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Streetsblog and Streetfilms Are Searching for a Development Director

After three stellar years with Streetsblog and Streetfilms, our development director Christa Orth is embarking on a new chapter with the fundraising consultancy Wingo. Christa masterminded the creation of a fundraising system essentially from scratch, and it’s safe to say Streetsblog and Streetfilms would not be in the position we are today without her. If you’ve ever attended one of our benefits or happy hours here in New York, you probably heard her ebullient laughter. We’re going to miss her and we wish her all the best.

We are now accepting applications for the development director position, which is based in our headquarters in New York. Here’s what we’re looking for in our next hire…

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Founded in 2006, Streetsblog and Streetfilms produce powerful media that makes the case for designing cities around people, not cars. With outlets in four major cities plus coverage of national policy, Streetsblog is the marquee news source in the movement for streets that work better for walking, biking, and transit. Streetfilms is the go-to online video site for educational and fun short films about how smart transportation policy results in better places to live, work, and play. Streetsblog and Streetfilms are projects of OpenPlans, a 501c3 non-profit organization.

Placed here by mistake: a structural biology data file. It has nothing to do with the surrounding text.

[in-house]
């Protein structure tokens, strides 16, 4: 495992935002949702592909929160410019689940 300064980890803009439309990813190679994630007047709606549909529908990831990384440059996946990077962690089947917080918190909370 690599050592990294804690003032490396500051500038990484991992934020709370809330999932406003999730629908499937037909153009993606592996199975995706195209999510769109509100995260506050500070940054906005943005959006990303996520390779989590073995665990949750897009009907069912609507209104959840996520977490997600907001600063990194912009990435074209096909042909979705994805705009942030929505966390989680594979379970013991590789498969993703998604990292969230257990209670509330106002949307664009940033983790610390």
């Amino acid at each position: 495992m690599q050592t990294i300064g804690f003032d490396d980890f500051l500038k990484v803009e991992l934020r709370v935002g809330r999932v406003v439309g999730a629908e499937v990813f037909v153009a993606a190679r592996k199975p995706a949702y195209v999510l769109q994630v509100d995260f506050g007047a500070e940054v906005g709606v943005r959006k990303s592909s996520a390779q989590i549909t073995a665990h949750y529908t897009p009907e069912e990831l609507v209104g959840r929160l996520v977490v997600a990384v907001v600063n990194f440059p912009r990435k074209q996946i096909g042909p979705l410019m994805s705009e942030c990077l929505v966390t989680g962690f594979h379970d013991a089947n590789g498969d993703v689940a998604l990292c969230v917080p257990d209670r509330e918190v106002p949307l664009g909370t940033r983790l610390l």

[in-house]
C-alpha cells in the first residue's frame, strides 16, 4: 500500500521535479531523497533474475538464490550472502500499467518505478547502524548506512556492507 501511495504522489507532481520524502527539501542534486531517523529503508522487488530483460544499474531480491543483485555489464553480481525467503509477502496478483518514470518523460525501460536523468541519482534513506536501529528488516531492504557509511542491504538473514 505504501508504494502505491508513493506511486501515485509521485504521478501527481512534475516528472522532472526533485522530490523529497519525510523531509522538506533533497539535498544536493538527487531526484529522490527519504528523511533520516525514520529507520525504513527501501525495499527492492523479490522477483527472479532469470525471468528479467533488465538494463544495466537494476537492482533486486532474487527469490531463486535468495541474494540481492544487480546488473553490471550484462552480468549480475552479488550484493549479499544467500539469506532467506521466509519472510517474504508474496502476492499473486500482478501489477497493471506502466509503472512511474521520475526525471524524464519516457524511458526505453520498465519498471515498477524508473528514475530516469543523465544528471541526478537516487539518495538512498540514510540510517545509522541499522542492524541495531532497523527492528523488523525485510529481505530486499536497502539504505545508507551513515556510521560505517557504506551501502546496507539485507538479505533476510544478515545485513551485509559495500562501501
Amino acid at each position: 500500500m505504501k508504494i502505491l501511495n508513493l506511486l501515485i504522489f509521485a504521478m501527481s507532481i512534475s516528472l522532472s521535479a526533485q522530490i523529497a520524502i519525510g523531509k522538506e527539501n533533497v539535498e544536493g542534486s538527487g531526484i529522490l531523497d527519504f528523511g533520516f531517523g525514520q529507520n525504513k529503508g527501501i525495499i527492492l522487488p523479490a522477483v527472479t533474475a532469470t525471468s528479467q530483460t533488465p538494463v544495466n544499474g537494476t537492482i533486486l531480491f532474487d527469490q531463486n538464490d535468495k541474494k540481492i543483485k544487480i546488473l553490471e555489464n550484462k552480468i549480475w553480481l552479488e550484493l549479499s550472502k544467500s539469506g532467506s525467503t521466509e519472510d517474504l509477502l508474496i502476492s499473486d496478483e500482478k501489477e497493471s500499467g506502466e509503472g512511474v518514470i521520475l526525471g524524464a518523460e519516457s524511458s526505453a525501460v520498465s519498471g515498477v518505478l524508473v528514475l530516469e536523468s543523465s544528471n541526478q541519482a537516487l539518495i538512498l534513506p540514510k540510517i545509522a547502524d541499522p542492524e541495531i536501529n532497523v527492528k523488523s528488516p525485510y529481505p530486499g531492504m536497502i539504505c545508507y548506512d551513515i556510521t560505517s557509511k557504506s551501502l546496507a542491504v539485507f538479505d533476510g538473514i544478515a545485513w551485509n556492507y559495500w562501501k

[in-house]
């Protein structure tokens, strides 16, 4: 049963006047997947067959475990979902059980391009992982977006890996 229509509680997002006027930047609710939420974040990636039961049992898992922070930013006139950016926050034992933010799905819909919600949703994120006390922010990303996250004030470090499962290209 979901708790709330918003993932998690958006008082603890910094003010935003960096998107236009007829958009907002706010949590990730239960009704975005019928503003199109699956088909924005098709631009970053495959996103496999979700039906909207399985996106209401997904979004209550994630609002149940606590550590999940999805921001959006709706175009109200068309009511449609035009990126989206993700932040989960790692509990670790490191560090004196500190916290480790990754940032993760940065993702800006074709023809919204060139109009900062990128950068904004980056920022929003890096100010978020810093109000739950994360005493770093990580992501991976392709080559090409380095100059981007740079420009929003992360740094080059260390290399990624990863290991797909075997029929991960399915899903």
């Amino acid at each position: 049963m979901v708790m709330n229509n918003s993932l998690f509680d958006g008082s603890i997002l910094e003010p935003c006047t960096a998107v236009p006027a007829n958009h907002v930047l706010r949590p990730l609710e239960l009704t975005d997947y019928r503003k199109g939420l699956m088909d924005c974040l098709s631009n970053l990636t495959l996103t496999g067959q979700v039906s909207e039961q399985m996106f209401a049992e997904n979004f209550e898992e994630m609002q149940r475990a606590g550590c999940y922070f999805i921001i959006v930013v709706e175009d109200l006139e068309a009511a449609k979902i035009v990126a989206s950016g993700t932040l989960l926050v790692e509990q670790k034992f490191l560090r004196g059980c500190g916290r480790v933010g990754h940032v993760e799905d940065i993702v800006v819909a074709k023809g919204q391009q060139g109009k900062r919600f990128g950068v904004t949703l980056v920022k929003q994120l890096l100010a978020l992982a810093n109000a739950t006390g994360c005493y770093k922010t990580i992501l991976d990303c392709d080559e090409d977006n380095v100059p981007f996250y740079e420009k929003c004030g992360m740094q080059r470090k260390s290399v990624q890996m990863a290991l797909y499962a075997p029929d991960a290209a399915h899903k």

Streetsblog and Streetfilms have a robust fundraising program supported by small donors, large donors, foundations, advertising, and corporate sponsorships. We seek an experienced development leader to work with our staff, board, and volunteers to grow our fundraising, so we can increase the impact of our media outlets.

Responsibilities

Working closely with the Streetsblog Editor-in-chief, the Development Director will be responsible for strategic planning, implementation, and oversight of all efforts to raise approximately $800,000 annually and grow additional support over time. Activities include: